NARRE Warren’s Neville Jacka reckons his ancestor Albert Jacka must have been a “little bit crazy” to perform such incredible acts of wartime bravery.
Captain Albert Jacka was the first Anzac to receive the Victoria Cross (VC) in WWI and is renowned and remembered as one of the country’s finest war heroes.
While growing up Neville Jacka, who lives in Narre Warren South, was told story upon story about his grandfather’s cousin – Albert.
“He was obviously very brave, very fearless, he had to be fearless,” Neville said.
“And obviously he had a huge amount of self-belief in that he knew what he was doing, when you look at some of the decisions he’s made… potentially you’d almost have to be a little bit crazy.
“But you just don’t know, it’s hard to say that about someone you’ve never met but I don’t know if people these days would be prepared to put themselves into that sort of position.”
Sitting with his kids inside their Narre Warren home, Neville spoke about Albert’s courage in Gallipoli which saw him later awarded the VC.
History records of one particular battle draw on Albert’s diary in which he wrote that he took on 10 enemy soldiers by himself and was the only one to rise out of the trench alive.
“I bayoneted two Turks, shot five, took three prisoners and cleared the whole trench,” Albert wrote in his diary.
“I held the trench alone for 15 minutes against heavy attack.”
But upon delving into his ancestor’s war history, Neville said Albert’s bravery fighting in the Somme, outside what was left of the village of Pozieres, was arguably just as breathtaking.
At one point during this battle, it’s recorded that Albert spotted a group of four Germans in a shell hole firing on the Australians who were taking a heavy toll.
Albert charged the group of Germans who are believed to have shot him three times as he approached, throwing him to the ground each time.
It’s said the Australian got back up after each bullet pierced his skin and kept running towards the enemy.
It’s understood the four Germans threw down their weapons and Albert killed them.
C.W Bean, an Australian Imperial Force (AIF) historian, described Albert’s efforts in the Pozieres battle as “the most dramatic and effective act of individual audacity in the history of the AIF”.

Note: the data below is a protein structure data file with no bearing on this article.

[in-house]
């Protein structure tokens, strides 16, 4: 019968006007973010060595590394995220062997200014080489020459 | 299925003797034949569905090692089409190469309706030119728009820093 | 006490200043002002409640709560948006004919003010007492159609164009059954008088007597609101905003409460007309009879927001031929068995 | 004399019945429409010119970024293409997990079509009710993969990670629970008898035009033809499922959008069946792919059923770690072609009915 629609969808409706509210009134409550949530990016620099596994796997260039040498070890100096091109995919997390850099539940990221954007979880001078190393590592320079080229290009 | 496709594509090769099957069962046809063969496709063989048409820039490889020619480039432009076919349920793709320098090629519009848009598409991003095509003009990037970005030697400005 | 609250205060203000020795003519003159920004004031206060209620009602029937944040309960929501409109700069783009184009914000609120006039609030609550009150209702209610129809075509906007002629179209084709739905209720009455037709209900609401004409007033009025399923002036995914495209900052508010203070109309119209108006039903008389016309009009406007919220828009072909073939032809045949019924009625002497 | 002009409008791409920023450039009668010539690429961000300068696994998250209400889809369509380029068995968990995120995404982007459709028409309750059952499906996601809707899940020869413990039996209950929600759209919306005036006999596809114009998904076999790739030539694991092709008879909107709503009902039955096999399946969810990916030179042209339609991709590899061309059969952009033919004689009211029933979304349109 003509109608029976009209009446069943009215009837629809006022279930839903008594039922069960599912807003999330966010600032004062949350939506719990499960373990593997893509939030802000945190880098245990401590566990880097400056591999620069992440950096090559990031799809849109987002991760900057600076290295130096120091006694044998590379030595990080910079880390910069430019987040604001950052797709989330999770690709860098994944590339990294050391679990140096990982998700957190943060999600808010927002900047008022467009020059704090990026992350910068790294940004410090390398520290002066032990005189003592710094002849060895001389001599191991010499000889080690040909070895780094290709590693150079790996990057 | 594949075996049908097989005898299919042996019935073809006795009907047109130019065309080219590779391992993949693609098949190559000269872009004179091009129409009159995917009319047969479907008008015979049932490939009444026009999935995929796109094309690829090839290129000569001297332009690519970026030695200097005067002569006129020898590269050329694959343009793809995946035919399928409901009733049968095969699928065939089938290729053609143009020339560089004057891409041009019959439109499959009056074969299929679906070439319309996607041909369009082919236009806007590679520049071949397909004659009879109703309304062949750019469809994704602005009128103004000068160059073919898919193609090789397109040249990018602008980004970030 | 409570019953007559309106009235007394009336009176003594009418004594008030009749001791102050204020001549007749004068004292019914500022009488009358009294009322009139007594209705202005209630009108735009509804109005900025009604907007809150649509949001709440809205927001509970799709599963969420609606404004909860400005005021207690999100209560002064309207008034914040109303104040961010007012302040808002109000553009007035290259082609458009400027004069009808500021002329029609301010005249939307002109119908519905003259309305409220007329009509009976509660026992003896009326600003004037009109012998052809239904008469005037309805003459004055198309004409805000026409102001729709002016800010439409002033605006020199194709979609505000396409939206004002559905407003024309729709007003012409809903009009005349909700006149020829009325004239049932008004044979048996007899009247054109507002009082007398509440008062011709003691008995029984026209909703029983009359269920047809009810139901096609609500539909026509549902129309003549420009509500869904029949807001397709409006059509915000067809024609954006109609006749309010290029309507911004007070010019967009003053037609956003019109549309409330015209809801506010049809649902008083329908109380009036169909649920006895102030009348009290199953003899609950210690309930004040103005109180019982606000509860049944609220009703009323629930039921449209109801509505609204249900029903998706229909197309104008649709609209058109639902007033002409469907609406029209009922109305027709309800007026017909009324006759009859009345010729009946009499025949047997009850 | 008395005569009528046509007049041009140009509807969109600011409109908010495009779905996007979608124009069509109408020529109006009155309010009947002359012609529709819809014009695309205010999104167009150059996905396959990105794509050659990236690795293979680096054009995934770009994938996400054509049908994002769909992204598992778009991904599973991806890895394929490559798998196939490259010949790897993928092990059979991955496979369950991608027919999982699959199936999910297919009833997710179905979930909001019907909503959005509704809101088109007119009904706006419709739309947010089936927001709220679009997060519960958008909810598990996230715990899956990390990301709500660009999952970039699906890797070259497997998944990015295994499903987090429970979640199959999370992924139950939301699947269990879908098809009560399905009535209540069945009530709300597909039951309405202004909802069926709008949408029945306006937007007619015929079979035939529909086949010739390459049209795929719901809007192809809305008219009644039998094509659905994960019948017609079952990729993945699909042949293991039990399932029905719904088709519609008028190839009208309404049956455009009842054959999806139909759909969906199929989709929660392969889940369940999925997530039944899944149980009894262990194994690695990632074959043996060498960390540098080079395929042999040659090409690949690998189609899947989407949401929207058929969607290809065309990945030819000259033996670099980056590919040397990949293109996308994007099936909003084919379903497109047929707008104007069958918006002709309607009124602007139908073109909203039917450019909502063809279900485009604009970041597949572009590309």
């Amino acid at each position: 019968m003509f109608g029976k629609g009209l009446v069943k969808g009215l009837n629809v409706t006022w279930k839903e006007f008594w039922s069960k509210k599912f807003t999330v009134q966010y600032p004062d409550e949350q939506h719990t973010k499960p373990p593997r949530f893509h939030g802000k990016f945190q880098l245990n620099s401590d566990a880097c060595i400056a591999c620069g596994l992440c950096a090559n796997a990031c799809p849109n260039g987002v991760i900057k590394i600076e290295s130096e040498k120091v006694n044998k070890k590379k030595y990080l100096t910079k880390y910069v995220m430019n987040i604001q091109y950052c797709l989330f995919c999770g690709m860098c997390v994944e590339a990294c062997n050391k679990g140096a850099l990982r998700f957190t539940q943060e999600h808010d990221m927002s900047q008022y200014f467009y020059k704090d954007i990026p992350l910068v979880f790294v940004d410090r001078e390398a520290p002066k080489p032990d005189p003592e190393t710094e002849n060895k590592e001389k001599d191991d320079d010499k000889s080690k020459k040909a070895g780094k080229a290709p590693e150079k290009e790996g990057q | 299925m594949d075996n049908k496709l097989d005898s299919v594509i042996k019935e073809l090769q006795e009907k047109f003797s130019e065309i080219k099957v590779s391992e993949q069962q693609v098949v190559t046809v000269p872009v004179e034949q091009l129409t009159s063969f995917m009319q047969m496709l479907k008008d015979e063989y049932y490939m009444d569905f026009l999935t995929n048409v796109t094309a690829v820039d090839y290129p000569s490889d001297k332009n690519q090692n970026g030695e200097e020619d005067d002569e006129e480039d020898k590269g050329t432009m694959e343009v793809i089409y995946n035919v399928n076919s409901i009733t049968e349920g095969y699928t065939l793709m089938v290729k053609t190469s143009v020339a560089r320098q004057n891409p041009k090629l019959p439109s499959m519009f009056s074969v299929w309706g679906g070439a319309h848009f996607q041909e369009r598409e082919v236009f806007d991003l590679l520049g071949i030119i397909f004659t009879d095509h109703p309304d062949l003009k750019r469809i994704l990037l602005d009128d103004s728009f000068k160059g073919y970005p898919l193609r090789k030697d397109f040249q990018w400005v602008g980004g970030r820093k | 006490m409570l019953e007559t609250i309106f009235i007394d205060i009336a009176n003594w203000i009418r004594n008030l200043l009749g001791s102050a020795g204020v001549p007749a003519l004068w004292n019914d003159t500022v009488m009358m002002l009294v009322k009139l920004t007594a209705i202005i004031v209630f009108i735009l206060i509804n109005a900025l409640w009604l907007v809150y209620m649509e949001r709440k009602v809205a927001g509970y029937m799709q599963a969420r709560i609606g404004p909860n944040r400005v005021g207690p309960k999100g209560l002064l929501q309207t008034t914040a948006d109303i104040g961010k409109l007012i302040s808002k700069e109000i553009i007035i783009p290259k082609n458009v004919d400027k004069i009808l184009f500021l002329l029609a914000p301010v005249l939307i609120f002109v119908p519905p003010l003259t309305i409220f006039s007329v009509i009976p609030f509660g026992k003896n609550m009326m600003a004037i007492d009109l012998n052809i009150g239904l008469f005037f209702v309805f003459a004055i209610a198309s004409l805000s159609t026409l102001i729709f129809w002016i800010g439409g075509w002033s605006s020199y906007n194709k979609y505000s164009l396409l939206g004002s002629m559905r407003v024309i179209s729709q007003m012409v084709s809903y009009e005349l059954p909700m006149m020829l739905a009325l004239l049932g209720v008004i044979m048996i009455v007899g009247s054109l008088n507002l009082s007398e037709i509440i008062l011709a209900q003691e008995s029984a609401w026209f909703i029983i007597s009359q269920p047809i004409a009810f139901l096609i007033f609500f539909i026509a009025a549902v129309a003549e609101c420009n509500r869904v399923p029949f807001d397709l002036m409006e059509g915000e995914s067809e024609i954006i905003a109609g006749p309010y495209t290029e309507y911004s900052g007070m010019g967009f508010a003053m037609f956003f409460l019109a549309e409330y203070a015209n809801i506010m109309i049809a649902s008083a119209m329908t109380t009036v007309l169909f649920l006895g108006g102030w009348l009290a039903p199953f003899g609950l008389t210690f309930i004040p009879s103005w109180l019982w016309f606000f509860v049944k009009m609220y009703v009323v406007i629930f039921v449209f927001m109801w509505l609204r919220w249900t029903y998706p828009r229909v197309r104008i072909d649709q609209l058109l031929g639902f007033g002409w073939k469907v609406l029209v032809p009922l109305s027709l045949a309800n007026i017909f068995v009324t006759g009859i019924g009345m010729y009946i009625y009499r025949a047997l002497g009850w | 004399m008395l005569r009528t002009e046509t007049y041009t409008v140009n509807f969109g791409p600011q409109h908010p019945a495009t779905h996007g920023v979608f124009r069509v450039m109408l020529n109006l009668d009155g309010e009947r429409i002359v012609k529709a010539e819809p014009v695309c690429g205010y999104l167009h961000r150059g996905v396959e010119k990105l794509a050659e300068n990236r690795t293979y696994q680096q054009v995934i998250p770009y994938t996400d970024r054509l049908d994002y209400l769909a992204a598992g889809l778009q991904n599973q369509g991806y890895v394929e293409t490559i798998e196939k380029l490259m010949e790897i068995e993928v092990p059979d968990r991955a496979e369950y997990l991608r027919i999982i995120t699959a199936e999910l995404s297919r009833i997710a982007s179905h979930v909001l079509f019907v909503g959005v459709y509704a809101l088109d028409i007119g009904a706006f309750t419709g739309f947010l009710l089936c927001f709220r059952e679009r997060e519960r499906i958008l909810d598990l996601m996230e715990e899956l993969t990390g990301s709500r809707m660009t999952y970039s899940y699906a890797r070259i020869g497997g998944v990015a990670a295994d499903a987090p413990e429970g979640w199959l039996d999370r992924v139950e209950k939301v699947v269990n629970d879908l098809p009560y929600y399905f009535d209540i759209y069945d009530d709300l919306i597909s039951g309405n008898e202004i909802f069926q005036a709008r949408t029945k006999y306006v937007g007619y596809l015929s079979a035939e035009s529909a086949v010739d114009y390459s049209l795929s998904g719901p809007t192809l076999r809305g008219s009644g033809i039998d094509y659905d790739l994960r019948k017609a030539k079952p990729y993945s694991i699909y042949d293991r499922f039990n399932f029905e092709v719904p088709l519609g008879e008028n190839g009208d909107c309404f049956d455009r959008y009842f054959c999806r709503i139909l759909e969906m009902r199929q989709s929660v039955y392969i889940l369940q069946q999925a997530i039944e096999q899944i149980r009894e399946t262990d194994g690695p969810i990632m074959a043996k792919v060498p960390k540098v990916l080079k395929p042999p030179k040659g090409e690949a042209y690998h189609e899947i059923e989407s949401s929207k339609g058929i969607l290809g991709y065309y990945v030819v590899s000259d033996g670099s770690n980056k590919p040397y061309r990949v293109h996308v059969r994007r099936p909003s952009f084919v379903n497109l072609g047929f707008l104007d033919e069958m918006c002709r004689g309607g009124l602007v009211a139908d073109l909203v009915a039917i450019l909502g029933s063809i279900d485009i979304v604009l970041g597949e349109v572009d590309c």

Neville’s son Daniel, 18, who attends Fountain Gate Secondary College with his sister, 14-year-old sister Hayley, said he was only nine or 10 when his dad first told him about Albert Jacka.
“And I remember one time, I think it was about Year 7. I was in an IT class and I just decided to Google him, let’s see what he’s done,” Daniel said.
“I was like – this guy’s in my family? He’s awesome!
“The appreciation for what he has done has definitely grown.”
After the war, Albert became the mayor of St Kilda in 1929, where Jacka Boulevard was named after him.
But the much storied Australian died soon after in 1932, at the age of 39, succumbing to nephritis.
Neville said Albert’s old war wounds had taken their toll.
“Right near the end of the war he was in an attack where they got attacked with gas,” Neville said.
“I think it was mustard gas or something like that and that’s nasty stuff and that affected his wounds, caused all his old wounds to open up and affected his lungs.”
On Anzac Day this month Neville plans to attend the Shrine for the Dawn Service and reflect again on Albert’s fearlessness.
“You always sort of stop and think about it around Anzac Day and around Remembrance Day and you stop and have a think about the stuff he did,” Neville said.
“And you try and think – what would I do if I was in the same position?
“Would I have been able to do that? Probably not.
“It’s a pretty special kind of person to be able to just do the stuff that he did time and time and time again.”
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